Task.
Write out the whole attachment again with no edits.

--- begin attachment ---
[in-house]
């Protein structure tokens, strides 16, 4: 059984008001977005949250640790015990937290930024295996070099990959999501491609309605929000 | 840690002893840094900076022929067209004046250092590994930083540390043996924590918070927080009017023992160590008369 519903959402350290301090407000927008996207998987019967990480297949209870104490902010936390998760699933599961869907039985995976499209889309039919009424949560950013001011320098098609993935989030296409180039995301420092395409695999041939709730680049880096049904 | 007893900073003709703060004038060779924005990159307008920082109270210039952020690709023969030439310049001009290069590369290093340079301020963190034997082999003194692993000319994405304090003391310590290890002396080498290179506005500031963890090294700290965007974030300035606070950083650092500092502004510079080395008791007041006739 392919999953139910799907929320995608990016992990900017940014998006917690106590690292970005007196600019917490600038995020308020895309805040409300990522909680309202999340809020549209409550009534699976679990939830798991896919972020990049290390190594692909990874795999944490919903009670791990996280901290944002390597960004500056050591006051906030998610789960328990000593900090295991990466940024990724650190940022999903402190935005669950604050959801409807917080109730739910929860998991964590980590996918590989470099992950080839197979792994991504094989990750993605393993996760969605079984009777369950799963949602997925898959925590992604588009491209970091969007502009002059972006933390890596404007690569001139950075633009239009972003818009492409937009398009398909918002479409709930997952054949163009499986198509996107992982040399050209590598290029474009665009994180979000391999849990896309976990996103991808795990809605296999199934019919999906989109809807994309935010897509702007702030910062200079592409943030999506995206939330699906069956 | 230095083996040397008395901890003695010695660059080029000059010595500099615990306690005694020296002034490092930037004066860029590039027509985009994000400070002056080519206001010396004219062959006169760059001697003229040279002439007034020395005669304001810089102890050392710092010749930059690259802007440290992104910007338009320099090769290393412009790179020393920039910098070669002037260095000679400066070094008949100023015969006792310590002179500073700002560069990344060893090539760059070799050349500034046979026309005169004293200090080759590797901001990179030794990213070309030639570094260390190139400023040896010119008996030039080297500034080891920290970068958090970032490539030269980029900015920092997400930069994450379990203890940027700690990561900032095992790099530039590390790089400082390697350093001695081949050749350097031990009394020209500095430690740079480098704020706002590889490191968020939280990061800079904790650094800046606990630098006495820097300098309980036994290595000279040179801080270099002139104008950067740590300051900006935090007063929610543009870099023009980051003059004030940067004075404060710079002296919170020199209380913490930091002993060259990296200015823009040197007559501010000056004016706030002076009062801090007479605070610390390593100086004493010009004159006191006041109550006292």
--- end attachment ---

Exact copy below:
[in-house]
């Protein structure tokens, strides 16, 4: 059984008001977005949250640790015990937290930024295996070099990959999501491609309605929000 | 840690002893840094900076022929067209004046250092590994930083540390043996924590918070927080009017023992160590008369 519903959402350290301090407000927008996207998987019967990480297949209870104490902010936390998760699933599961869907039985995976499209889309039919009424949560950013001011320098098609993935989030296409180039995301420092395409695999041939709730680049880096049904 | 007893900073003709703060004038060779924005990159307008920082109270210039952020690709023969030439310049001009290069590369290093340079301020963190034997082999003194692993000319994405304090003391310590290890002396080498290179506005500031963890090294700290965007974030300035606070950083650092500092502004510079080395008791007041006739 392919999953139910799907929320995608990016992990900017940014998006917690106590690292970005007196600019917490600038995020308020895309805040409300990522909680309202999340809020549209409550009534699976679990939830798991896919972020990049290390190594692909990874795999944490919903009670791990996280901290944002390597960004500056050591006051906030998610789960328990000593900090295991990466940024990724650190940022999903402190935005669950604050959801409807917080109730739910929860998991964590980590996918590989470099992950080839197979792994991504094989990750993605393993996760969605079984009777369950799963949602997925898959925590992604588009491209970091969007502009002059972006933390890596404007690569001139950075633009239009972003818009492409937009398009398909918002479409709930997952054949163009499986198509996107992982040399050209590598290029474009665009994180979000391999849990896309976990996103991808795990809605296999199934019919999906989109809807994309935010897509702007702030910062200079592409943030999506995206939330699906069956 | 230095083996040397008395901890003695010695660059080029000059010595500099615990306690005694020296002034490092930037004066860029590039027509985009994000400070002056080519206001010396004219062959006169760059001697003229040279002439007034020395005669304001810089102890050392710092010749930059690259802007440290992104910007338009320099090769290393412009790179020393920039910098070669002037260095000679400066070094008949100023015969006792310590002179500073700002560069990344060893090539760059070799050349500034046979026309005169004293200090080759590797901001990179030794990213070309030639570094260390190139400023040896010119008996030039080297500034080891920290970068958090970032490539030269980029900015920092997400930069994450379990203890940027700690990561900032095992790099530039590390790089400082390697350093001695081949050749350097031990009394020209500095430690740079480098704020706002590889490191968020939280990061800079904790650094800046606990630098006495820097300098309980036994290595000279040179801080270099002139104008950067740590300051900006935090007063929610543009870099023009980051003059004030940067004075404060710079002296919170020199209380913490930091002993060259990296200015823009040197007559501010000056004016706030002076009062801090007479605070610390390593100086004493010009004159006191006041109550006292």